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Preservation of Legendary Old Faithful Inn Reflects
Old-fashioned Ingenuity of Preservation Crew
Efforts Ensure Old Faithful Inn Will Put “Best Face Forward”
for 100th Birthday in 2004
 

YELLOWSTONE NATIONAL PARK, October 25, 2002 – No botox for this Grande Dame. When the Old Faithful Inn turns 100 in 2004, the famous Yellowstone National Park lodge will reflect painstaking, ongoing efforts to repair a few sags and creaks. What grand lady of 100 years wouldn’t want to have a little repair work done, after all? But instead of quick fixes using high-tech tools, workers are likely to use old-fashioned broad axes and adzes. When it comes to both cosmetic and structural maintenance of the Old Faithful Inn, the venerable lodge’s protectors look to the past for guidance.
      
The preservation of one of the first national park lodges in the world’s first national park has been a continual challenge for its maintenance crew.  Before undertaking a major renovation project on the Old Faithful Inn, the highly trained Historic Preservation Crew will often examine ancient blueprints, postcards, books and photographs for clues about the original structure’s design and architecture.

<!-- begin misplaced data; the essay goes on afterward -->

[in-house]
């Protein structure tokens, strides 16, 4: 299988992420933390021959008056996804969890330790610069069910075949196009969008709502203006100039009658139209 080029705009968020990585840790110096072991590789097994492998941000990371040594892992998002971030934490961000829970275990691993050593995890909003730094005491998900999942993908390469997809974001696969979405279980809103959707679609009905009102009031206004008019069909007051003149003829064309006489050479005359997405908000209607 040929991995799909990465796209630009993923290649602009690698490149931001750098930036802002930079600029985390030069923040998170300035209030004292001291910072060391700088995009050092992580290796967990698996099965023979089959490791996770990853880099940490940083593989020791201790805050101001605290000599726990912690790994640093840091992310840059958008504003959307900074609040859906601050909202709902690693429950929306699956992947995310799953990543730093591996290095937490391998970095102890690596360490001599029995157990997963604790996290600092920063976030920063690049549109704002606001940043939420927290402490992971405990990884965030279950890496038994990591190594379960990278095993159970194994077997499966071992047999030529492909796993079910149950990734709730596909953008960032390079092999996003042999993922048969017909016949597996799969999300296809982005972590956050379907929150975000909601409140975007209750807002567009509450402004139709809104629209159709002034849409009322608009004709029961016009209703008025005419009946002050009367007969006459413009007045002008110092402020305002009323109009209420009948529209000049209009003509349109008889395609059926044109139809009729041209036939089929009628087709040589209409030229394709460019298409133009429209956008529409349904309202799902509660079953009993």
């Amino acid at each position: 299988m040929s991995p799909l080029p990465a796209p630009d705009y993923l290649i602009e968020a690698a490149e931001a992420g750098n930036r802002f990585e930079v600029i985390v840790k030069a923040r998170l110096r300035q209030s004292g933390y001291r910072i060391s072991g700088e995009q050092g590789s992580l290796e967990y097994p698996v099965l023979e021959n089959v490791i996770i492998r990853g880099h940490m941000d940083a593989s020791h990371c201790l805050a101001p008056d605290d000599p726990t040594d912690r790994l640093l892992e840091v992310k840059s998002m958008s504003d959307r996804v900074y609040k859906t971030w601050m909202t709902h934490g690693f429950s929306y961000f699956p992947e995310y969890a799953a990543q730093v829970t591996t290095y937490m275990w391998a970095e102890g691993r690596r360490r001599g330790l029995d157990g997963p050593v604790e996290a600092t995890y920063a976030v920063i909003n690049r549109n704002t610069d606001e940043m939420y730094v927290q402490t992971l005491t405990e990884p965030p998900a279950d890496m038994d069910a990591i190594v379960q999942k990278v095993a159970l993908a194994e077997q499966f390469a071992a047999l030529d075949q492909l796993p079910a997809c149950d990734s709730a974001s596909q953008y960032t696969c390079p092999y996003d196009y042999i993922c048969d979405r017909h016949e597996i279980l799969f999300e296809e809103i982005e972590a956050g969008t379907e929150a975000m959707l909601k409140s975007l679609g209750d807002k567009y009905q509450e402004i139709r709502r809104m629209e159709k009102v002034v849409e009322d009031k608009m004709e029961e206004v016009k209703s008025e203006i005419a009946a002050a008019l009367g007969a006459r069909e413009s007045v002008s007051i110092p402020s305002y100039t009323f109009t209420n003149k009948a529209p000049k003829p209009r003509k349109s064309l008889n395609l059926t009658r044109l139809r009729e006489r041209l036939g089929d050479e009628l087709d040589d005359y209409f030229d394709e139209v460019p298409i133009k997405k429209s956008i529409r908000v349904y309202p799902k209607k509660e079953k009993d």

The crew is comprised of employees of Xanterra Parks & Resorts, operator of the lodges, restaurants, tours and other concessions in Yellowstone. Since 1991, the Historic Preservation Crew has been specializing in repairs and restoration to the park’s historic structures.  Certainly the Old Faithful Inn is the most famous of those facilities.
      
The most common projects include masonry, glazing, painting, carpentry and log work.
      
Through experience, the maintenance crew at the Old Faithful Inn has discovered that using old-fashioned tools on the distinctive architectural details of the lodge allows the staff to be more efficient and perform detail work that is true to the original work. “We originally tried modern tools on many of the projects, such as the replacement of the cribbing around steel columns that hold up the porte cochere,” said Barry Cantor, director of engineering for Xanterra. “But we quickly found that the vintage